Skip to main content
U.S. flag

An official website of the United States government

Dot gov

The .gov means it’s official.
Federal government websites often end in .gov or .mil. Before sharing sensitive information, make sure you’re on a federal government site.


The site is secure.
The https:// ensures that you are connecting to the official website and that any information you provide is encrypted and transmitted securely.

Preparation and Measurement Methods for Studying Nanoparticle Aggregate Surface Chemistry



Christopher W. Szakal, James McCarthy, Andrew R. Konicek, Kacie Louis, Benjamin Yezer, Andrew A. Herzing, Robert Hamers, Richard D. Holbrook


Despite best efforts at controlling nanoparticle (NP) surface chemistries, the environment surrounding nanomaterials is always changing and can impart a permanent chemical memory. We present a set of preparation and measurement methods to be used as the foundation for studying the surface chemical memory of engineered NP aggregates. We attempt to bridge the gap between controlled lab studies and real-world NP samples, specifically TiO2, by using well-characterized and consistently synthesized NPs,controllably producing NP aggregates with precision drop-on-demand inkjet printing for subsequent chemical measurements, monitoring the physical morphology of the NP aggregate depositions with scanning electron microscopy (SEM), acquiring ‘‘surface-to-bulk’’ mass spectra of the NP aggregate surfaces with time-of-flight secondary ion mass spectrometry (ToF-SIMS), and developing a data analysis scheme to interpret chemical signatures more accurately from thousands of data files. We present differences in mass spectral peak ratios for bare TiO2 NPs compared to NPs mixed separately with natural organic matter (NOM) or pond water. The results suggest that subtle changes in the local environment can alter the surface chemistry of TiO2 NPs, as monitored by Ti+/TiO+ and Ti+/C3H5+ peak ratios. The subtle changes in the absolute surface chemistry of NP aggregates vs. that of the subsurface are explored. It is envisioned that the methods developed herein can be adapted for monitoring the surface chemistries of a variety of engineered NPs obtained from diverse natural environments.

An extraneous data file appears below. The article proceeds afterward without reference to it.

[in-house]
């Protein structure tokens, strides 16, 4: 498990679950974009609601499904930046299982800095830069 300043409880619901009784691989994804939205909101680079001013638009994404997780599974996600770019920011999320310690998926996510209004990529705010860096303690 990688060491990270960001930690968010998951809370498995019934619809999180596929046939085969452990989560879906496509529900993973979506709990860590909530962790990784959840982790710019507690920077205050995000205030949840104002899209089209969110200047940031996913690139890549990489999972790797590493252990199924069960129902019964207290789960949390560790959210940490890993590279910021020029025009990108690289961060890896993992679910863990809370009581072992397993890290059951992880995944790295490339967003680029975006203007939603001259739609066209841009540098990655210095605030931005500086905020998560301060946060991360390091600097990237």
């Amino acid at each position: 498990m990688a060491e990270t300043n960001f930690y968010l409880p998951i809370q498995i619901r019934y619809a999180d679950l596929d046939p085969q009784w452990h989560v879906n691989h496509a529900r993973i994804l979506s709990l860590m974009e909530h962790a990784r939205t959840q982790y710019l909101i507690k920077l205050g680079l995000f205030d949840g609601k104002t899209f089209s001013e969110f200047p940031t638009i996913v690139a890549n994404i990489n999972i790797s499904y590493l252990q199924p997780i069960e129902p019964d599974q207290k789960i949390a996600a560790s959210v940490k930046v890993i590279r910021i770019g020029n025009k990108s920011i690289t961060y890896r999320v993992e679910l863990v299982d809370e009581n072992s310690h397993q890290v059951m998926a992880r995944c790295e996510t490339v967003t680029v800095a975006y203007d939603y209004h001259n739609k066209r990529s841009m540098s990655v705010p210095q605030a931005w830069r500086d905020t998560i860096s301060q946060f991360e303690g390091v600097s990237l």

Journal of Environmental Monitoring


nanoparticles, TiO2: ToF-SIMS, surface chemistry, inkjet printing
Created June 8, 2012, Updated February 19, 2017